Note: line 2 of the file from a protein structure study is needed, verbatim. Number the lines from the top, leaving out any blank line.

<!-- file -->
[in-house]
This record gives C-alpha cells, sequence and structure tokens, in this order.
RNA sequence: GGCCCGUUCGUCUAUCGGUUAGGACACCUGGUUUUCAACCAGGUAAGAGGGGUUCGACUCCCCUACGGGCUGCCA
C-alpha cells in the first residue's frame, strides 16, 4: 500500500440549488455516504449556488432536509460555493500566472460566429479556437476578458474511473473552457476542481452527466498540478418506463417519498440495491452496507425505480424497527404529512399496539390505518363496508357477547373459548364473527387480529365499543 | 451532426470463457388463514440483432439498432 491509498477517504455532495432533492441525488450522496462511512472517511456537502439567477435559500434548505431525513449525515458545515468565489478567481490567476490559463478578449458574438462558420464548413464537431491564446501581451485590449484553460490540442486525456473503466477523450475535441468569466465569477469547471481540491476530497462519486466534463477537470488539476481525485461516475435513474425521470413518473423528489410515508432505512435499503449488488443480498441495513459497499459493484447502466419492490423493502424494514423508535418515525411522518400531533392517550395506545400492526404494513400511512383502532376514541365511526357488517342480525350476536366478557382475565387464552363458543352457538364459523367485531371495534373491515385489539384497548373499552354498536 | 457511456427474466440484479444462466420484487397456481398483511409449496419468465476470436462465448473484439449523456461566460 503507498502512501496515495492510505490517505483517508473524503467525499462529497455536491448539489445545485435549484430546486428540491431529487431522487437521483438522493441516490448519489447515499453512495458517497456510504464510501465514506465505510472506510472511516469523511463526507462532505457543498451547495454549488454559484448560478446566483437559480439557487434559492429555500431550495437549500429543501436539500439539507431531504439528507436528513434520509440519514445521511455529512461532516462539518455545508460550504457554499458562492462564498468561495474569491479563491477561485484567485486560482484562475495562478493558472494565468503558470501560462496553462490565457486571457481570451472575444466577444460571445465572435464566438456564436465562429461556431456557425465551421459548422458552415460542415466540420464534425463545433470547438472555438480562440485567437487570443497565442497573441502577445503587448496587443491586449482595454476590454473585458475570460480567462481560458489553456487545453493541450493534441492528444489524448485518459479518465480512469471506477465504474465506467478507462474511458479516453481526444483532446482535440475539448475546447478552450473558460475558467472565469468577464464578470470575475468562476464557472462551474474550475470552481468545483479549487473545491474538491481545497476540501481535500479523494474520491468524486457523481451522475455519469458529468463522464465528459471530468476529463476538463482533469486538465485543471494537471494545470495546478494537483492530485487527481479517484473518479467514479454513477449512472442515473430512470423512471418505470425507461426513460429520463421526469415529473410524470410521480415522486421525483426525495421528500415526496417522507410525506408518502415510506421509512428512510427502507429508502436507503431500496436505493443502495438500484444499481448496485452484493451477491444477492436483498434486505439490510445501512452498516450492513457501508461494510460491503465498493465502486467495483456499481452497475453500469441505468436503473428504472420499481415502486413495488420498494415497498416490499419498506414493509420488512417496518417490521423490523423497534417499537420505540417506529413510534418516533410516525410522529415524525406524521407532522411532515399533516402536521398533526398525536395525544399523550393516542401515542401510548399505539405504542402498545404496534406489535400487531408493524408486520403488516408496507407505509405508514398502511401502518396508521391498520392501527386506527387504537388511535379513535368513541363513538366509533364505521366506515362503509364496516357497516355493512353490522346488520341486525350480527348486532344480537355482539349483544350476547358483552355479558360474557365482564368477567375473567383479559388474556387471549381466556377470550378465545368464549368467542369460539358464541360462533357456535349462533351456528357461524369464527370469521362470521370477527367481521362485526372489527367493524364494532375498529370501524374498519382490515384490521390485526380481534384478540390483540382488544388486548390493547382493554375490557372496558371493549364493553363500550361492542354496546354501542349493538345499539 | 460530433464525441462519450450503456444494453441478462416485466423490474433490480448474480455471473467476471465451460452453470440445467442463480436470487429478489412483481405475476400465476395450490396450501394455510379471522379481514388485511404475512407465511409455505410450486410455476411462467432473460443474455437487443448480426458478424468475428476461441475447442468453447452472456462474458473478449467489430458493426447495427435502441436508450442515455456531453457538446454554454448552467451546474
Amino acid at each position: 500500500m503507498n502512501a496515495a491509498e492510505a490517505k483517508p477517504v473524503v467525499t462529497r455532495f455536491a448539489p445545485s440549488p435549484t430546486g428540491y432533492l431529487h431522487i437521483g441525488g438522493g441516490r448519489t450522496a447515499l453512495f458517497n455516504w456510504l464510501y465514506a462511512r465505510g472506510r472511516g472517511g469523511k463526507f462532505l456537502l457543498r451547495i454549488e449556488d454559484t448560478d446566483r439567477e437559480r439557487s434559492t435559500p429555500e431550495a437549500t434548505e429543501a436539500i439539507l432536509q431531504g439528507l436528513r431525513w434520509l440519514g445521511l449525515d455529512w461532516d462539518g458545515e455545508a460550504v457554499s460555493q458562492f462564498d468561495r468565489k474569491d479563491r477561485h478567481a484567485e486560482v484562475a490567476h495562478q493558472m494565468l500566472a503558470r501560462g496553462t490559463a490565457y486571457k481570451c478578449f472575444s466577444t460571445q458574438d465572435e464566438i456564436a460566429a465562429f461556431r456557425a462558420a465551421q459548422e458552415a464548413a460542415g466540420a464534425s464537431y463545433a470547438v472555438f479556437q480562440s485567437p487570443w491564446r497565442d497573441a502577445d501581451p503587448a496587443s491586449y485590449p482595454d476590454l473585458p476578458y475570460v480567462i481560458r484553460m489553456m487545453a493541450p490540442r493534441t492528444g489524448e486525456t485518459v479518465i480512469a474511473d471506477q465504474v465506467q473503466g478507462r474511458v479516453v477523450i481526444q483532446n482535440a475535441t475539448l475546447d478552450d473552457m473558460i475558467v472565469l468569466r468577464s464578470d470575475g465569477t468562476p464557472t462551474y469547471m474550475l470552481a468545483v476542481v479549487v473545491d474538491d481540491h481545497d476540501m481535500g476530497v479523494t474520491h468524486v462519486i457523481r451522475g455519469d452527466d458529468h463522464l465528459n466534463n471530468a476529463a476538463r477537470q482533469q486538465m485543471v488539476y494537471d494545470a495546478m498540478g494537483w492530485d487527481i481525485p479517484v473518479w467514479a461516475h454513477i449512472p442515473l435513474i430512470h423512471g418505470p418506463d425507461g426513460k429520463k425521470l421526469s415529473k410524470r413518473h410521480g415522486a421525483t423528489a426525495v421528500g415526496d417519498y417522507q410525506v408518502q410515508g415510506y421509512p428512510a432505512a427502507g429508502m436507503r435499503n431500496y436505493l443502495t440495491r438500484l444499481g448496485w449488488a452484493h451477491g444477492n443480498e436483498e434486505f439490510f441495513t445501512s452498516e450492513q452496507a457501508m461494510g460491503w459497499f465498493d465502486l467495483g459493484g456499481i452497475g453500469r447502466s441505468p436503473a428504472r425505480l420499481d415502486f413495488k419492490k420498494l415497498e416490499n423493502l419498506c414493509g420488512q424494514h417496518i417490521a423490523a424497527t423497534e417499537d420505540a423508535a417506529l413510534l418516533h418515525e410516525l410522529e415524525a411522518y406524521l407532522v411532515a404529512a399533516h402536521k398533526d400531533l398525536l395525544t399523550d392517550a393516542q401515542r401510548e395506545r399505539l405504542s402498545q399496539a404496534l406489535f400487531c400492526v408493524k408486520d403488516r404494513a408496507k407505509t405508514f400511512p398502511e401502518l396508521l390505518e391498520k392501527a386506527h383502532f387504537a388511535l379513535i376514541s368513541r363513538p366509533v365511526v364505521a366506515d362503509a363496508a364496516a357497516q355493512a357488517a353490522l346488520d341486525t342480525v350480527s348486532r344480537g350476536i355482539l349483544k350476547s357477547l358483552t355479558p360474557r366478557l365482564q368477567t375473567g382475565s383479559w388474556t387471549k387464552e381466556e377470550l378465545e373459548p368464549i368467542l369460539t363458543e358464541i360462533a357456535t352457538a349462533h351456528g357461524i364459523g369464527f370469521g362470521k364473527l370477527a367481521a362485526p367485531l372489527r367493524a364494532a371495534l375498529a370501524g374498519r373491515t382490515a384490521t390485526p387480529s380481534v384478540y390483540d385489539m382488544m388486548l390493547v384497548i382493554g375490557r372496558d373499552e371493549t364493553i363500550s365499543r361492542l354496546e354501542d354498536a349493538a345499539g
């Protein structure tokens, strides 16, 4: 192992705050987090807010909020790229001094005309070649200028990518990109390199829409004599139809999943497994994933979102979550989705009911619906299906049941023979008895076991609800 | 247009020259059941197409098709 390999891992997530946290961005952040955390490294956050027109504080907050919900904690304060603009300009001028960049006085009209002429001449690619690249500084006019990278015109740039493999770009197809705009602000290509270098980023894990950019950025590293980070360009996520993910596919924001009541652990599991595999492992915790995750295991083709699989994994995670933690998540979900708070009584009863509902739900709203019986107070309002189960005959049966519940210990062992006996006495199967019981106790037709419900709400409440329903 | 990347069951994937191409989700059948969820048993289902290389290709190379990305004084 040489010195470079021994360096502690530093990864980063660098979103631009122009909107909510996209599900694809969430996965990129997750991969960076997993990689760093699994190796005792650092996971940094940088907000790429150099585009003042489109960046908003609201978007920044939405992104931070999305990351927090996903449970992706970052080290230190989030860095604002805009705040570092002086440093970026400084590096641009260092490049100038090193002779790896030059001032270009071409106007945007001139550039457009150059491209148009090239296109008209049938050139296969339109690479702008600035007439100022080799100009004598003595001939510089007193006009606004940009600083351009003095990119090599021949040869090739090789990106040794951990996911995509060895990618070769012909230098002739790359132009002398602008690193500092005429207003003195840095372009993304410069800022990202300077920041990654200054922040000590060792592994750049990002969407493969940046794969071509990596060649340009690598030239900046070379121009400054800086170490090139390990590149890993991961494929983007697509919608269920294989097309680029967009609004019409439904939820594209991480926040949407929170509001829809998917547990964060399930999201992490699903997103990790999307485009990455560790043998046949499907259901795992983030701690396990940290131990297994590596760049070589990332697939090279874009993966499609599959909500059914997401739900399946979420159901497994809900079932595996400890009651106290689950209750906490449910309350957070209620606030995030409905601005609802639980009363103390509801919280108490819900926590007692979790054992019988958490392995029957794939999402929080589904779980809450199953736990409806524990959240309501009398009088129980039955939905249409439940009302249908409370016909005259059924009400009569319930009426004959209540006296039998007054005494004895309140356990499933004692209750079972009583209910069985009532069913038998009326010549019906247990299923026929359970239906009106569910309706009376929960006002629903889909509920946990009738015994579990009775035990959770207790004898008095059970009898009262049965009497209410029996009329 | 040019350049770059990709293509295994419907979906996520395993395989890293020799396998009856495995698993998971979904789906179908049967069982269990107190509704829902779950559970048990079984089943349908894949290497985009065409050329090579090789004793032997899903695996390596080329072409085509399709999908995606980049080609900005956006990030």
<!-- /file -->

This record gives C-alpha cells, sequence and structure tokens, in this order.